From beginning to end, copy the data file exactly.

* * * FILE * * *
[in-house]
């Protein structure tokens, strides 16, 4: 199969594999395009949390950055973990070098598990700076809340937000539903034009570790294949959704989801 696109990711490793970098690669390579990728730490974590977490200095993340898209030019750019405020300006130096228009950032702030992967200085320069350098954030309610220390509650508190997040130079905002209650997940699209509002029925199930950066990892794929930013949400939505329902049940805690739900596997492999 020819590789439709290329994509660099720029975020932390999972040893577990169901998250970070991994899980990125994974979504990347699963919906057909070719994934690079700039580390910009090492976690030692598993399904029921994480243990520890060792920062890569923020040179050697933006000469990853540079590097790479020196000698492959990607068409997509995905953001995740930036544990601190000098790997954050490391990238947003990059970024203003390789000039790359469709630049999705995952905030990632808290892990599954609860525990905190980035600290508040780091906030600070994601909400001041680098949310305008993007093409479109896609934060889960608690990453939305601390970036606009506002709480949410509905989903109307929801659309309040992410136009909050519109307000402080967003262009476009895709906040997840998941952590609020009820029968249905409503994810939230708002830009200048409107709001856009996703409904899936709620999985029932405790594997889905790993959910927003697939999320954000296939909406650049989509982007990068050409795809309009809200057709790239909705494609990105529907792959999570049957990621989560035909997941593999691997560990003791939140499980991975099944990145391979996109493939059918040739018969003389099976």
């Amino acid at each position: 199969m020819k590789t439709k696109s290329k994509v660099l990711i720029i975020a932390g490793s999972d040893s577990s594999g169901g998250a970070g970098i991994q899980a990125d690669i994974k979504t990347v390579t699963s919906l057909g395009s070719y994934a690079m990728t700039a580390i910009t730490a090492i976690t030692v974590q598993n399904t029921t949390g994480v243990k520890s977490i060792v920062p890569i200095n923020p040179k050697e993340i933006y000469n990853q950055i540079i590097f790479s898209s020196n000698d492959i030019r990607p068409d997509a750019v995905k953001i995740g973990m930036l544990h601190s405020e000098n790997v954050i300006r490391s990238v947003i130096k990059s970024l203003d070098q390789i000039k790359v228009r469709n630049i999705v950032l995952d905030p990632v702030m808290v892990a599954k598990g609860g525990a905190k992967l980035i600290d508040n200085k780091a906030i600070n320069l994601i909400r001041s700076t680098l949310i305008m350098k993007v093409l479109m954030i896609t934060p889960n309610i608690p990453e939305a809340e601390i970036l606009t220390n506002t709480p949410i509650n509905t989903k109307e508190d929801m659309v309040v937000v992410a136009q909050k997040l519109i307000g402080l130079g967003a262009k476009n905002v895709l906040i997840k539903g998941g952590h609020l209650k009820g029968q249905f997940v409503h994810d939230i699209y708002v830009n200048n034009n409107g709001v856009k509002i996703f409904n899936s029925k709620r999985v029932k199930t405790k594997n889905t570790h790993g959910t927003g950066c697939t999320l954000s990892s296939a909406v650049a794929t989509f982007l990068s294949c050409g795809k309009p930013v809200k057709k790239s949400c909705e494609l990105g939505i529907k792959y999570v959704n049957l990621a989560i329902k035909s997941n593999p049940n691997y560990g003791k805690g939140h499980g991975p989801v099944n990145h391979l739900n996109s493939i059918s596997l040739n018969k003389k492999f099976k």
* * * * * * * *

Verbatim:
[in-house]
């Protein structure tokens, strides 16, 4: 199969594999395009949390950055973990070098598990700076809340937000539903034009570790294949959704989801 696109990711490793970098690669390579990728730490974590977490200095993340898209030019750019405020300006130096228009950032702030992967200085320069350098954030309610220390509650508190997040130079905002209650997940699209509002029925199930950066990892794929930013949400939505329902049940805690739900596997492999 020819590789439709290329994509660099720029975020932390999972040893577990169901998250970070991994899980990125994974979504990347699963919906057909070719994934690079700039580390910009090492976690030692598993399904029921994480243990520890060792920062890569923020040179050697933006000469990853540079590097790479020196000698492959990607068409997509995905953001995740930036544990601190000098790997954050490391990238947003990059970024203003390789000039790359469709630049999705995952905030990632808290892990599954609860525990905190980035600290508040780091906030600070994601909400001041680098949310305008993007093409479109896609934060889960608690990453939305601390970036606009506002709480949410509905989903109307929801659309309040992410136009909050519109307000402080967003262009476009895709906040997840998941952590609020009820029968249905409503994810939230708002830009200048409107709001856009996703409904899936709620999985029932405790594997889905790993959910927003697939999320954000296939909406650049989509982007990068050409795809309009809200057709790239909705494609990105529907792959999570049957990621989560035909997941593999691997560990003791939140499980991975099944990145391979996109493939059918040739018969003389099976």
């Amino acid at each position: 199969m020819k590789t439709k696109s290329k994509v660099l990711i720029i975020a932390g490793s999972d040893s577990s594999g169901g998250a970070g970098i991994q899980a990125d690669i994974k979504t990347v390579t699963s919906l057909g395009s070719y994934a690079m990728t700039a580390i910009t730490a090492i976690t030692v974590q598993n399904t029921t949390g994480v243990k520890s977490i060792v920062p890569i200095n923020p040179k050697e993340i933006y000469n990853q950055i540079i590097f790479s898209s020196n000698d492959i030019r990607p068409d997509a750019v995905k953001i995740g973990m930036l544990h601190s405020e000098n790997v954050i300006r490391s990238v947003i130096k990059s970024l203003d070098q390789i000039k790359v228009r469709n630049i999705v950032l995952d905030p990632v702030m808290v892990a599954k598990g609860g525990a905190k992967l980035i600290d508040n200085k780091a906030i600070n320069l994601i909400r001041s700076t680098l949310i305008m350098k993007v093409l479109m954030i896609t934060p889960n309610i608690p990453e939305a809340e601390i970036l606009t220390n506002t709480p949410i509650n509905t989903k109307e508190d929801m659309v309040v937000v992410a136009q909050k997040l519109i307000g402080l130079g967003a262009k476009n905002v895709l906040i997840k539903g998941g952590h609020l209650k009820g029968q249905f997940v409503h994810d939230i699209y708002v830009n200048n034009n409107g709001v856009k509002i996703f409904n899936s029925k709620r999985v029932k199930t405790k594997n889905t570790h790993g959910t927003g950066c697939t999320l954000s990892s296939a909406v650049a794929t989509f982007l990068s294949c050409g795809k309009p930013v809200k057709k790239s949400c909705e494609l990105g939505i529907k792959y999570v959704n049957l990621a989560i329902k035909s997941n593999p049940n691997y560990g003791k805690g939140h499980g991975p989801v099944n990145h391979l739900n996109s493939i059918s596997l040739n018969k003389k492999f099976k």